“Libertarians are stepping up to the big time when it comes to fundraising from political action committees,” according to the Sunlight Foundation. Though big money typically doesn’t flow to the party during presidential elections, Gary Johnson’s presence in the race this year could change that.

Delete your account”: Clinton and Trump squared off on Twitter on Thursday.

California’s open primary system allows the top two Senate candidatesno matter the party they belong toto run in the state’s general election, and this time, two Democrats will face off.

News Abortion

The Forgotten History of Republicans’ (Failed) Attacks on Fetal Tissue Research

Christine Grimaldi

Today's congressional inquiry not only derides fetal tissue research, but attacks abortion care. The inaugural hearing in March 2016 gave Republicans a platform to compare fetal tissue research to Nazi experimentation. Republicans derided Democrats for exaggerating the importance of fetal tissue.

Republicans in Congress sixteen years ago were more vested in supporting life-saving fetal tissue research than they were in mischaracterizing such research to score political points.

The times, and the talking points, have changed.

In 2000, GOP lawmakers in the U.S. House of Representatives conducted an investigation into fetal tissue practices based on a deceptive Life Dynamics video featuring a disgruntled former tissue procurement company employee. Dean Alberty alleged that two of his employers, Anatomic Gift Foundation (AGF) and Opening Lines, which acquired and distributed human fetal tissue to researchers, trafficked fetuses for profit. He also claimed that abortion providers altered procedures to obtain better tissue specimens.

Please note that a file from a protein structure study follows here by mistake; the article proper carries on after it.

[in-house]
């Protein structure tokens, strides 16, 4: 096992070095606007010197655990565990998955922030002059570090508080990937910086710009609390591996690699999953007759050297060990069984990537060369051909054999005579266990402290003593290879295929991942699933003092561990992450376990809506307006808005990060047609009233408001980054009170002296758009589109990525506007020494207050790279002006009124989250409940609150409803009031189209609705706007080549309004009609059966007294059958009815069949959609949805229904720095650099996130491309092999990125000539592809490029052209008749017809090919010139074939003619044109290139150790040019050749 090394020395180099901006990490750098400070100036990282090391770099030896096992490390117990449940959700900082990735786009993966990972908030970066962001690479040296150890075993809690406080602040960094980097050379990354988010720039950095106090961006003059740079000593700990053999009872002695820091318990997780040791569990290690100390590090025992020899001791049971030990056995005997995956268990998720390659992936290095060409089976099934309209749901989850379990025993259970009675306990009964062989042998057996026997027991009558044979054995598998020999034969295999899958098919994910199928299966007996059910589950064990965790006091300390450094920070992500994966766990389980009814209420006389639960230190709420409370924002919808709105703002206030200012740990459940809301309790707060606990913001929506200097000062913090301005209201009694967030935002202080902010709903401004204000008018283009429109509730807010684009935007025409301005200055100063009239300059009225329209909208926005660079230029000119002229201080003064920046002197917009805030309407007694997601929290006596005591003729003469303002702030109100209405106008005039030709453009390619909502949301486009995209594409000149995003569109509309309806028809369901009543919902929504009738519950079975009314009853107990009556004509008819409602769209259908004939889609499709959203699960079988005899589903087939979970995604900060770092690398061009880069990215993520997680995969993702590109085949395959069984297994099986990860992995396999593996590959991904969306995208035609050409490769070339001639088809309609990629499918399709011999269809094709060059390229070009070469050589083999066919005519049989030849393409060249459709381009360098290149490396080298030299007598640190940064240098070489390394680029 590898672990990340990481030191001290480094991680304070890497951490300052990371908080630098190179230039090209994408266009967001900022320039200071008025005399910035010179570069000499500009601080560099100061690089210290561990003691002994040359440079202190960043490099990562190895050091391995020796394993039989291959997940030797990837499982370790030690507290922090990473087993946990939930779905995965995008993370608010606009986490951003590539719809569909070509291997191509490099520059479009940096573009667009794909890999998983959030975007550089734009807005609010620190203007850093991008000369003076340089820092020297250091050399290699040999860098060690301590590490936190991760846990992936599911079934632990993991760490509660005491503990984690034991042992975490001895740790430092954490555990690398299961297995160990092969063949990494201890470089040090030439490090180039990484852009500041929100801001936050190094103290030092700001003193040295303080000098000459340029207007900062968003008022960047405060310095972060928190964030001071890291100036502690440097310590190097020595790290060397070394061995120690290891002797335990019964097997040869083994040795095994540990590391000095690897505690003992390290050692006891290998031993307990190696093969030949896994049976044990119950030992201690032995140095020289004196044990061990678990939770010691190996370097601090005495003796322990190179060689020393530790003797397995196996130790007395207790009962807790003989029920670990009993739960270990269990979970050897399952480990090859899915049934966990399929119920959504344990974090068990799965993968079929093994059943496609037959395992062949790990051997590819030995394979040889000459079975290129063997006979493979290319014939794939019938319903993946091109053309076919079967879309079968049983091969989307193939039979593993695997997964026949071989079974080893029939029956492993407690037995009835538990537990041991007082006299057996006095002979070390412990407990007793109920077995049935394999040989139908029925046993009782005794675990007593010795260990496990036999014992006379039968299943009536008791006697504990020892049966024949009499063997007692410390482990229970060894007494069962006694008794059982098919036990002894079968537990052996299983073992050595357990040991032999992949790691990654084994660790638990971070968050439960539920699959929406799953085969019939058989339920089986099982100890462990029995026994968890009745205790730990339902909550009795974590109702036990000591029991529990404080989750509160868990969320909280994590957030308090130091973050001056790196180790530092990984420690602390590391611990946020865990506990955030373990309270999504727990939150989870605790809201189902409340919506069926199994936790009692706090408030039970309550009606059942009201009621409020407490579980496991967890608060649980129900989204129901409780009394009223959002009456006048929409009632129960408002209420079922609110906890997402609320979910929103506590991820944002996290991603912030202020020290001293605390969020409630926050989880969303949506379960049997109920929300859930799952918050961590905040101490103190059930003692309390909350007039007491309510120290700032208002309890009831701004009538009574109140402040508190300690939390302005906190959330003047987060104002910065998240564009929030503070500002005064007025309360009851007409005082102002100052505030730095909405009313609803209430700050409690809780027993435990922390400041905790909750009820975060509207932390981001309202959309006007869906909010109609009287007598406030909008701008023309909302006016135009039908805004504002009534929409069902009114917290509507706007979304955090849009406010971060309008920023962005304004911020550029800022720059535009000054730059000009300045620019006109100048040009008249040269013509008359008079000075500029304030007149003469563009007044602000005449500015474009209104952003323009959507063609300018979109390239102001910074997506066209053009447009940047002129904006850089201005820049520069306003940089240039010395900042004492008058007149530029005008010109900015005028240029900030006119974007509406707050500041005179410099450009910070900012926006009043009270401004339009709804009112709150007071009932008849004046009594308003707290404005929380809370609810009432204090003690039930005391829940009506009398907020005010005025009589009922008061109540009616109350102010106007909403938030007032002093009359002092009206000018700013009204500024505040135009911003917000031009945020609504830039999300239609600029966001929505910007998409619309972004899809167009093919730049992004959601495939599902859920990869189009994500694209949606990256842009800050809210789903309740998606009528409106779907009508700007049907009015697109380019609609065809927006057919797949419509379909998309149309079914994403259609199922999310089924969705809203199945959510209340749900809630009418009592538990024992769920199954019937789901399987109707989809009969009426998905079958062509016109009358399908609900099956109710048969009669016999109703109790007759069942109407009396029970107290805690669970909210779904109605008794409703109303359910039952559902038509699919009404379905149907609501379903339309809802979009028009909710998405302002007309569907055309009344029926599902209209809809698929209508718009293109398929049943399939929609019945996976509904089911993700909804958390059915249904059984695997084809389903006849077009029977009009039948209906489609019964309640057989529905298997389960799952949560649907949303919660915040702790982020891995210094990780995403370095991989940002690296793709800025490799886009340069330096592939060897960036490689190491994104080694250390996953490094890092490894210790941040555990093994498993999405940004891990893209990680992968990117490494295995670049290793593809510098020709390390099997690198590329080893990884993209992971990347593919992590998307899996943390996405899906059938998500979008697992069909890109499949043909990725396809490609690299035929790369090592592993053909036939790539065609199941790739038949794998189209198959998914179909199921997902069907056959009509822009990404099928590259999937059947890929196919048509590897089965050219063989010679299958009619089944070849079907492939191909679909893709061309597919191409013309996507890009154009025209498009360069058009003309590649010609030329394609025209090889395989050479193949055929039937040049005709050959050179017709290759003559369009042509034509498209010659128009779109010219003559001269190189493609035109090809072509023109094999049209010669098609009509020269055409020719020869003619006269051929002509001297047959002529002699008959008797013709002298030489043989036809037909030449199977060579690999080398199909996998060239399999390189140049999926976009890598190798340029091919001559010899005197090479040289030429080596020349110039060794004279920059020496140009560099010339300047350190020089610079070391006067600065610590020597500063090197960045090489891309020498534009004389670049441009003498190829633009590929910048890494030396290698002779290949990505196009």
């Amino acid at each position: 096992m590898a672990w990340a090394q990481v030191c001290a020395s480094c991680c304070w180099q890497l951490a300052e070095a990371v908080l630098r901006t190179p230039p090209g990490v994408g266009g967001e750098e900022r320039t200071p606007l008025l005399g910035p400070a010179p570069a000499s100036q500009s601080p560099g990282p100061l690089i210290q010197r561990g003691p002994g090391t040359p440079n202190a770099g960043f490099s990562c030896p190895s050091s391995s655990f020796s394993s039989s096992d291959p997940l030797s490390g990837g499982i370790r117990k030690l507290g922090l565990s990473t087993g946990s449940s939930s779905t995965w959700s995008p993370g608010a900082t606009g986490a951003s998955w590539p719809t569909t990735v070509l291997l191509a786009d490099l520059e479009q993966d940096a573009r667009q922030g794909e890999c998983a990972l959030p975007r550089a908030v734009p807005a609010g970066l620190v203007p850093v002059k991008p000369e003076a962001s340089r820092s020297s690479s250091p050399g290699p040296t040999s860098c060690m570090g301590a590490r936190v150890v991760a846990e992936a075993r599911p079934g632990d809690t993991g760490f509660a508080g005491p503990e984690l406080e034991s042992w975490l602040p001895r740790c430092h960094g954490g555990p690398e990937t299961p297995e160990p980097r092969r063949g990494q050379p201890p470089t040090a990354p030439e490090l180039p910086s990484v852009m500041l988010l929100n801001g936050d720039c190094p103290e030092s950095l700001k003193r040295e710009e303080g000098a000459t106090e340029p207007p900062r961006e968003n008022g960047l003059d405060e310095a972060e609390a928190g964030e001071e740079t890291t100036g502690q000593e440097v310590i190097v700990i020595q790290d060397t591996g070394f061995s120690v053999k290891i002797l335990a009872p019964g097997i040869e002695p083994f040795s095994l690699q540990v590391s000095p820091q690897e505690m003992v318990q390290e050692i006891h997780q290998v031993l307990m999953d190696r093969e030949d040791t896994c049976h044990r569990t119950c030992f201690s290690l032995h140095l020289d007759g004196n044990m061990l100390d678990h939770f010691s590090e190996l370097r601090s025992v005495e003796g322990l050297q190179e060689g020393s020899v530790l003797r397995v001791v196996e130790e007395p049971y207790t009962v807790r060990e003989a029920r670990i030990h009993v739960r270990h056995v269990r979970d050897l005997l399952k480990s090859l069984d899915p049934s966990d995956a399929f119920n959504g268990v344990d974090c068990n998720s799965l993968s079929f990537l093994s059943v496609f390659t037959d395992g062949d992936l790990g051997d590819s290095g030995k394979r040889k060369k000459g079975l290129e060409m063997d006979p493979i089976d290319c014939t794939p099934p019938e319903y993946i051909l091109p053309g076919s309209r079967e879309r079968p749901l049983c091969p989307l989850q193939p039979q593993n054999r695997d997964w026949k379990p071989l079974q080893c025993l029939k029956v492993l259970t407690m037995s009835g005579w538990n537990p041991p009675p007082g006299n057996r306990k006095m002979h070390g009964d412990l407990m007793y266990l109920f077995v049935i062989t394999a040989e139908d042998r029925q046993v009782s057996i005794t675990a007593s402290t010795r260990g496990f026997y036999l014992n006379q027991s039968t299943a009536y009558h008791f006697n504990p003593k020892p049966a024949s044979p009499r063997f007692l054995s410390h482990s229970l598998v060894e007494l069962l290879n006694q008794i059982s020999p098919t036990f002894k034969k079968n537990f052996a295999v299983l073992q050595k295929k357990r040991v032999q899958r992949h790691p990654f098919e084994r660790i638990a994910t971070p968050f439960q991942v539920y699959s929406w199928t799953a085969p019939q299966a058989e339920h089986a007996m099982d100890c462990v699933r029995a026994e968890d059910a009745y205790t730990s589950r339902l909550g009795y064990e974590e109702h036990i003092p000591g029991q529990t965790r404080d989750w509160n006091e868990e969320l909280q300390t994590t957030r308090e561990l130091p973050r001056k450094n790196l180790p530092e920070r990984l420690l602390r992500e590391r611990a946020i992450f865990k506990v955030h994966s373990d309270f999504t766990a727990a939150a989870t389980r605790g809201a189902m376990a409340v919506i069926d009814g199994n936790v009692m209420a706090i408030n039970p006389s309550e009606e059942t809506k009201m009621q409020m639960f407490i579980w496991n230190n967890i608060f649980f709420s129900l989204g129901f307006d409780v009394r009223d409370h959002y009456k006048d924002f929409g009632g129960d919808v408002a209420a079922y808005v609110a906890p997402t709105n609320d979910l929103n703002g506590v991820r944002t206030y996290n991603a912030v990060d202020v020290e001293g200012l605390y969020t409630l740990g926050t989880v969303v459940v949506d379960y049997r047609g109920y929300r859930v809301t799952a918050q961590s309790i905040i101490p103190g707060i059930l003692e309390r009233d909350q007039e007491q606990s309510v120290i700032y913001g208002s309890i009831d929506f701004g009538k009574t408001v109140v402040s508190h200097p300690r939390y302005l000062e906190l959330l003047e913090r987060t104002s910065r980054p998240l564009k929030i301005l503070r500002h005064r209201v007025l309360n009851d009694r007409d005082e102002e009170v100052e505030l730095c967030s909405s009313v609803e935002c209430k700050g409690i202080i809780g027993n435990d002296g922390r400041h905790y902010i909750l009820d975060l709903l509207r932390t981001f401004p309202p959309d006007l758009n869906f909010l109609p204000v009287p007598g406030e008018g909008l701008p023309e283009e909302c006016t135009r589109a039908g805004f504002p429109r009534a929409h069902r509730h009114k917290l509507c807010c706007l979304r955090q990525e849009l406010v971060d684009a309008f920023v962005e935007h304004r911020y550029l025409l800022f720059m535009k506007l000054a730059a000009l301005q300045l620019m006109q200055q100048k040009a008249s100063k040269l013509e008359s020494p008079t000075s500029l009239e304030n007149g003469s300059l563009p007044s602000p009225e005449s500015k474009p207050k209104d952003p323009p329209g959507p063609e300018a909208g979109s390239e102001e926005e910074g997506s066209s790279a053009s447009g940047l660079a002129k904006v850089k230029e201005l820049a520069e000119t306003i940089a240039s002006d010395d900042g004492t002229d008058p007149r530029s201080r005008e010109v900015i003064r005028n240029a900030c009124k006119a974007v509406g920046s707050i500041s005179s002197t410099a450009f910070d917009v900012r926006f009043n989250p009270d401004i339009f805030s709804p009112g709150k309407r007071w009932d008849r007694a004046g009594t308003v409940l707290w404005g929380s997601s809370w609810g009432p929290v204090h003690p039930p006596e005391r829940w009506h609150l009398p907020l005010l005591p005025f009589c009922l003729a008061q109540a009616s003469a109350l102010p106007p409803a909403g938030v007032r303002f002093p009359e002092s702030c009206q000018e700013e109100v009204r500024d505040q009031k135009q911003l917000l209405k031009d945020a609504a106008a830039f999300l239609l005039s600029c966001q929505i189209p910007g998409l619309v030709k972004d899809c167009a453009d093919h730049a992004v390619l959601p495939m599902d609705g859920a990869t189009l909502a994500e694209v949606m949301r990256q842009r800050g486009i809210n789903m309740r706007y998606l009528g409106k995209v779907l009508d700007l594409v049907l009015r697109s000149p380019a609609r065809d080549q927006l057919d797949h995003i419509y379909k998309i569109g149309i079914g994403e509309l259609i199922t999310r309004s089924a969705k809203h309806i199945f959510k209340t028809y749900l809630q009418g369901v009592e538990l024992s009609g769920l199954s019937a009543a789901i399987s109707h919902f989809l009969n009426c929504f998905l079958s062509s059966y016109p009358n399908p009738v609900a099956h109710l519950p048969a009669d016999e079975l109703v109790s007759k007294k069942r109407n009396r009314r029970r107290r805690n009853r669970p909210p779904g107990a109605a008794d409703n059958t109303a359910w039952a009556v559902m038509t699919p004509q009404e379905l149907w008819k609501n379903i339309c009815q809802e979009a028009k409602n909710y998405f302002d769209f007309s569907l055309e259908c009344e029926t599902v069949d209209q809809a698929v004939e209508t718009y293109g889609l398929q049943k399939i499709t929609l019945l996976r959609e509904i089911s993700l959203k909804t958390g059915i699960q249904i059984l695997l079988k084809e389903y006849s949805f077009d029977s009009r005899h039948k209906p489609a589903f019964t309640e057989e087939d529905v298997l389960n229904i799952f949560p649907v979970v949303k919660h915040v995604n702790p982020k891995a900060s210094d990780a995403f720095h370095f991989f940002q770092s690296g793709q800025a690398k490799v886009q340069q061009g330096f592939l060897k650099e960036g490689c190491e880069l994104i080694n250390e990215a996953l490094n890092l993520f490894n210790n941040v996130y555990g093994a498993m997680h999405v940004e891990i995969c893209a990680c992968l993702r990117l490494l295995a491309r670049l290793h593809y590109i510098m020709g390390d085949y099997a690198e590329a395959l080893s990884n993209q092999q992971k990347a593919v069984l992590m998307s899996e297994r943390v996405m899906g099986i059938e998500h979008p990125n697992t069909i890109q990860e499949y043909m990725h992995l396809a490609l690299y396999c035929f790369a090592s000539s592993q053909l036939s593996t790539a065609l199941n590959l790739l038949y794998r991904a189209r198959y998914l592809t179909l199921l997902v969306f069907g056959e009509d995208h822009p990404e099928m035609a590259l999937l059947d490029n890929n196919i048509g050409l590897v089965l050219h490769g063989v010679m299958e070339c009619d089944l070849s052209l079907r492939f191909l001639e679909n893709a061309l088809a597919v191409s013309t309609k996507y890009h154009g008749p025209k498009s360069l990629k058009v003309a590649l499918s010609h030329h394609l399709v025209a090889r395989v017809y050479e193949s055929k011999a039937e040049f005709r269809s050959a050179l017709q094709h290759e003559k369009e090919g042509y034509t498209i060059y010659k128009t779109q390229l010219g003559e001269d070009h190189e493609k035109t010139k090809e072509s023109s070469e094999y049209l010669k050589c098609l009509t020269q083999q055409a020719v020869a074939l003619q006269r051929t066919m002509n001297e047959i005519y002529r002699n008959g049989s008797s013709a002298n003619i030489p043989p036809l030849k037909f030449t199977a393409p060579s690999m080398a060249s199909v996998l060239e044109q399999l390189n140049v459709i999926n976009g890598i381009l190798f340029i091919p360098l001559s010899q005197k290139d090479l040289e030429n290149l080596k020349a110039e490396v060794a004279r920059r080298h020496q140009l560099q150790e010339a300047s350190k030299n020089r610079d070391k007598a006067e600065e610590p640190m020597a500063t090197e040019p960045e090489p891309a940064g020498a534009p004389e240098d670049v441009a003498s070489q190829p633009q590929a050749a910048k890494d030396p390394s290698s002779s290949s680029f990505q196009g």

Life Dynamics, which remains a prominent anti-choice group, paid Alberty thousands of dollars during and after the time he worked in the tissue procurement business. Republicans summoned Alberty to be their key witness, but he later admitted under oath that he had lied about business operations in the Life Dynamics video and in an interview with the then-prominent ABC television news program 20/20.

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Alberty’s reveal came as a surprise, and an embarrassment, to Republicans during a hearing on the allegations before the House Energy and Commerce Committee Subcommittee on Health and Environment.